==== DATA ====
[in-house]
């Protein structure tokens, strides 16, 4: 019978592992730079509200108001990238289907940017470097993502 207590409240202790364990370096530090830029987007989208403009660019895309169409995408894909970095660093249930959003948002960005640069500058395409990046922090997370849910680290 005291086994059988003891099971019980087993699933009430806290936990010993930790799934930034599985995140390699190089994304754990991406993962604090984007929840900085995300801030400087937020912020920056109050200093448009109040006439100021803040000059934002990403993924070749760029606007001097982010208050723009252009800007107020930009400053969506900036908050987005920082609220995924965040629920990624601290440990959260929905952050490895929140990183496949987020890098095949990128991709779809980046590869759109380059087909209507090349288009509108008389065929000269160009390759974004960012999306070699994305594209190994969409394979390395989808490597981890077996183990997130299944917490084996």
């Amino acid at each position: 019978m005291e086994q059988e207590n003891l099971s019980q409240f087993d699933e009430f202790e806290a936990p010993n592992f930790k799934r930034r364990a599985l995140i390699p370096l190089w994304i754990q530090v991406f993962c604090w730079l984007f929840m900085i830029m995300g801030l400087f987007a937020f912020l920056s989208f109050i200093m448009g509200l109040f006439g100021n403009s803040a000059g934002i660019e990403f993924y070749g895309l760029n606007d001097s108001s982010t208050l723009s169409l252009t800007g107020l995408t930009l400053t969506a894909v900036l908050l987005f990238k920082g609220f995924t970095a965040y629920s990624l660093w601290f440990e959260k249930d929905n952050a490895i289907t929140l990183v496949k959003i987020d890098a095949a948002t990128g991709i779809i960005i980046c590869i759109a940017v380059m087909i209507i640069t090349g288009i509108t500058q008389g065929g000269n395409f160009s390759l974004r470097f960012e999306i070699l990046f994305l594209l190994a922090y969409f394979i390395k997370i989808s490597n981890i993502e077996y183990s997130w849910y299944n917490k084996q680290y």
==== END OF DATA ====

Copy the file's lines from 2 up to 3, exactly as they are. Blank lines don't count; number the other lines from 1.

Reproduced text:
């Protein structure tokens, strides 16, 4: 019978592992730079509200108001990238289907940017470097993502 207590409240202790364990370096530090830029987007989208403009660019895309169409995408894909970095660093249930959003948002960005640069500058395409990046922090997370849910680290 005291086994059988003891099971019980087993699933009430806290936990010993930790799934930034599985995140390699190089994304754990991406993962604090984007929840900085995300801030400087937020912020920056109050200093448009109040006439100021803040000059934002990403993924070749760029606007001097982010208050723009252009800007107020930009400053969506900036908050987005920082609220995924965040629920990624601290440990959260929905952050490895929140990183496949987020890098095949990128991709779809980046590869759109380059087909209507090349288009509108008389065929000269160009390759974004960012999306070699994305594209190994969409394979390395989808490597981890077996183990997130299944917490084996």
């Amino acid at each position: 019978m005291e086994q059988e207590n003891l099971s019980q409240f087993d699933e009430f202790e806290a936990p010993n592992f930790k799934r930034r364990a599985l995140i390699p370096l190089w994304i754990q530090v991406f993962c604090w730079l984007f929840m900085i830029m995300g801030l400087f987007a937020f912020l920056s989208f109050i200093m448009g509200l109040f006439g100021n403009s803040a000059g934002i660019e990403f993924y070749g895309l760029n606007d001097s108001s982010t208050l723009s169409l252009t800007g107020l995408t930009l400053t969506a894909v900036l908050l987005f990238k920082g609220f995924t970095a965040y629920s990624l660093w601290f440990e959260k249930d929905n952050a490895i289907t929140l990183v496949k959003i987020d890098a095949a948002t990128g991709i779809i960005i980046c590869i759109a940017v380059m087909i209507i640069t090349g288009i509108t500058q008389g065929g000269n395409f160009s390759l974004r470097f960012e999306i070699l990046f994305l594209l190994a922090y969409f394979i390395k997370i989808s490597n981890i993502e077996y183990s997130w849910y299944n917490k084996q680290y």